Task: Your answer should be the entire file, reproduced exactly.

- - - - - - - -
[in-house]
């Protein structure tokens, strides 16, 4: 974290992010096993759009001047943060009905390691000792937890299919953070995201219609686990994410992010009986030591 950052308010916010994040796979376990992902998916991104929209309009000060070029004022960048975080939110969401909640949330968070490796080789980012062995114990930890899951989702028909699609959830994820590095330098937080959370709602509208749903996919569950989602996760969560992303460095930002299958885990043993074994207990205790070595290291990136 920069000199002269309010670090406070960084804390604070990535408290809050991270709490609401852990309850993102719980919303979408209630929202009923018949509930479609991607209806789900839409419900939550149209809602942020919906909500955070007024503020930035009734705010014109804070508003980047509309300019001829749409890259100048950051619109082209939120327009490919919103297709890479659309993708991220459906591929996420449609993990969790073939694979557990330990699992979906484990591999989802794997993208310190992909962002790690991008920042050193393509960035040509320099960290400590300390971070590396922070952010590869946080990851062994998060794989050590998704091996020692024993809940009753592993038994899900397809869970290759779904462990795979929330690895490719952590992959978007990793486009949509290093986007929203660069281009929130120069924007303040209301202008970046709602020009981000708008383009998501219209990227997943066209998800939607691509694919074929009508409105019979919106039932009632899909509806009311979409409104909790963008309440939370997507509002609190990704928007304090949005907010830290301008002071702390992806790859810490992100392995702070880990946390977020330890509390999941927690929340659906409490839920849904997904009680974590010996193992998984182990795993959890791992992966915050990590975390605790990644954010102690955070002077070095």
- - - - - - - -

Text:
[in-house]
């Protein structure tokens, strides 16, 4: 974290992010096993759009001047943060009905390691000792937890299919953070995201219609686990994410992010009986030591 950052308010916010994040796979376990992902998916991104929209309009000060070029004022960048975080939110969401909640949330968070490796080789980012062995114990930890899951989702028909699609959830994820590095330098937080959370709602509208749903996919569950989602996760969560992303460095930002299958885990043993074994207990205790070595290291990136 920069000199002269309010670090406070960084804390604070990535408290809050991270709490609401852990309850993102719980919303979408209630929202009923018949509930479609991607209806789900839409419900939550149209809602942020919906909500955070007024503020930035009734705010014109804070508003980047509309300019001829749409890259100048950051619109082209939120327009490919919103297709890479659309993708991220459906591929996420449609993990969790073939694979557990330990699992979906484990591999989802794997993208310190992909962002790690991008920042050193393509960035040509320099960290400590300390971070590396922070952010590869946080990851062994998060794989050590998704091996020692024993809940009753592993038994899900397809869970290759779904462990795979929330690895490719952590992959978007990793486009949509290093986007929203660069281009929130120069924007303040209301202008970046709602020009981000708008383009998501219209990227997943066209998800939607691509694919074929009508409105019979919106039932009632899909509806009311979409409104909790963008309440939370997507509002609190990704928007304090949005907010830290301008002071702390992806790859810490992100392995702070880990946390977020330890509390999941927690929340659906409490839920849904997904009680974590010996193992998984182990795993959890791992992966915050990590975390605790990644954010102690955070002077070095």